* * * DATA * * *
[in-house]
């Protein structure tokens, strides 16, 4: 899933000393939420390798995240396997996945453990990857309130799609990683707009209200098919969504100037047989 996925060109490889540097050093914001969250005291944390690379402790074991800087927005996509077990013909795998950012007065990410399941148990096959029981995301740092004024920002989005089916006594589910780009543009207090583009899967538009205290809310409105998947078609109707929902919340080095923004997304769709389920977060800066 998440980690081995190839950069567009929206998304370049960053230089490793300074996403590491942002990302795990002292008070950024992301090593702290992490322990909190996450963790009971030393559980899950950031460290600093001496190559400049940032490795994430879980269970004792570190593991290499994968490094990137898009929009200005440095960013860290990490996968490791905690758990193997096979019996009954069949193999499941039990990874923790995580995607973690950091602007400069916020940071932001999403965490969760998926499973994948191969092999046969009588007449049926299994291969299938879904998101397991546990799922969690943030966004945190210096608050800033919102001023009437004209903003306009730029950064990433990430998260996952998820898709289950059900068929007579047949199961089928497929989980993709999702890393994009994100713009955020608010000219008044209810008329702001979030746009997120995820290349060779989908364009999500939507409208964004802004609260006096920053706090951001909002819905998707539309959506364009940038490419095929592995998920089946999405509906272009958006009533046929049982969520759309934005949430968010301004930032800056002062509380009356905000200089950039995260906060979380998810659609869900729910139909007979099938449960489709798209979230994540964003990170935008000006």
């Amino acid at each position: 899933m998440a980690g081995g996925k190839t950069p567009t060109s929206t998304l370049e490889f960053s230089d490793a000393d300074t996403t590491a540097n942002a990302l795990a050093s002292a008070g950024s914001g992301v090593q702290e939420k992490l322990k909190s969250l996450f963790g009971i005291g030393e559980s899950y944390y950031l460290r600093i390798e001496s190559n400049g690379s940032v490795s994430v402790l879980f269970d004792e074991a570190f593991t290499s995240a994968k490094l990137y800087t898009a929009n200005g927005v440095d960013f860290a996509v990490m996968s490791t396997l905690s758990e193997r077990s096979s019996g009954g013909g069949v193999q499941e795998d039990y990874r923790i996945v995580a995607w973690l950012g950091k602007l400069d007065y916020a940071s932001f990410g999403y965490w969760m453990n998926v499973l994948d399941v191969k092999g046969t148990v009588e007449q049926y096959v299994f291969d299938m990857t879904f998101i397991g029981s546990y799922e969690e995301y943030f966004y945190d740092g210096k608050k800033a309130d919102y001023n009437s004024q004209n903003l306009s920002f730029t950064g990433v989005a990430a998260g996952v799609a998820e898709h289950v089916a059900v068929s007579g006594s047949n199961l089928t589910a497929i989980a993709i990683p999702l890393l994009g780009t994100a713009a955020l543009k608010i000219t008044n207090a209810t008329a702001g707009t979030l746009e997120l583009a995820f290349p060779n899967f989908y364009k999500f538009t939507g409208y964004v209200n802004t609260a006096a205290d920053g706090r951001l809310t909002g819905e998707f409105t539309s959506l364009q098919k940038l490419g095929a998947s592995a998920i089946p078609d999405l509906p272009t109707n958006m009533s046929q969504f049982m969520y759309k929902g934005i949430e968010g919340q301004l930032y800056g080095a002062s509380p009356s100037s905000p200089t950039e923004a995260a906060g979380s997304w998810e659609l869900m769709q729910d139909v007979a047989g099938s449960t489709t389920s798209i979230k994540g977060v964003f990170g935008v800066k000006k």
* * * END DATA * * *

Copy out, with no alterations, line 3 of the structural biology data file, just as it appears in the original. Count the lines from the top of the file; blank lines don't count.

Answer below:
């Amino acid at each position: 899933m998440a980690g081995g996925k190839t950069p567009t060109s929206t998304l370049e490889f960053s230089d490793a000393d300074t996403t590491a540097n942002a990302l795990a050093s002292a008070g950024s914001g992301v090593q702290e939420k992490l322990k909190s969250l996450f963790g009971i005291g030393e559980s899950y944390y950031l460290r600093i390798e001496s190559n400049g690379s940032v490795s994430v402790l879980f269970d004792e074991a570190f593991t290499s995240a994968k490094l990137y800087t898009a929009n200005g927005v440095d960013f860290a996509v990490m996968s490791t396997l905690s758990e193997r077990s096979s019996g009954g013909g069949v193999q499941e795998d039990y990874r923790i996945v995580a995607w973690l950012g950091k602007l400069d007065y916020a940071s932001f990410g999403y965490w969760m453990n998926v499973l994948d399941v191969k092999g046969t148990v009588e007449q049926y096959v299994f291969d299938m990857t879904f998101i397991g029981s546990y799922e969690e995301y943030f966004y945190d740092g210096k608050k800033a309130d919102y001023n009437s004024q004209n903003l306009s920002f730029t950064g990433v989005a990430a998260g996952v799609a998820e898709h289950v089916a059900v068929s007579g006594s047949n199961l089928t589910a497929i989980a993709i990683p999702l890393l994009g780009t994100a713009a955020l543009k608010i000219t008044n207090a209810t008329a702001g707009t979030l746009e997120l583009a995820f290349p060779n899967f989908y364009k999500f538009t939507g409208y964004v209200n802004t609260a006096a205290d920053g706090r951001l809310t909002g819905e998707f409105t539309s959506l364009q098919k940038l490419g095929a998947s592995a998920i089946p078609d999405l509906p272009t109707n958006m009533s046929q969504f049982m969520y759309k929902g934005i949430e968010g919340q301004l930032y800056g080095a002062s509380p009356s100037s905000p200089t950039e923004a995260a906060g979380s997304w998810e659609l869900m769709q729910d139909v007979a047989g099938s449960t489709t389920s798209i979230k994540g977060v964003f990170g935008v800066k000006k």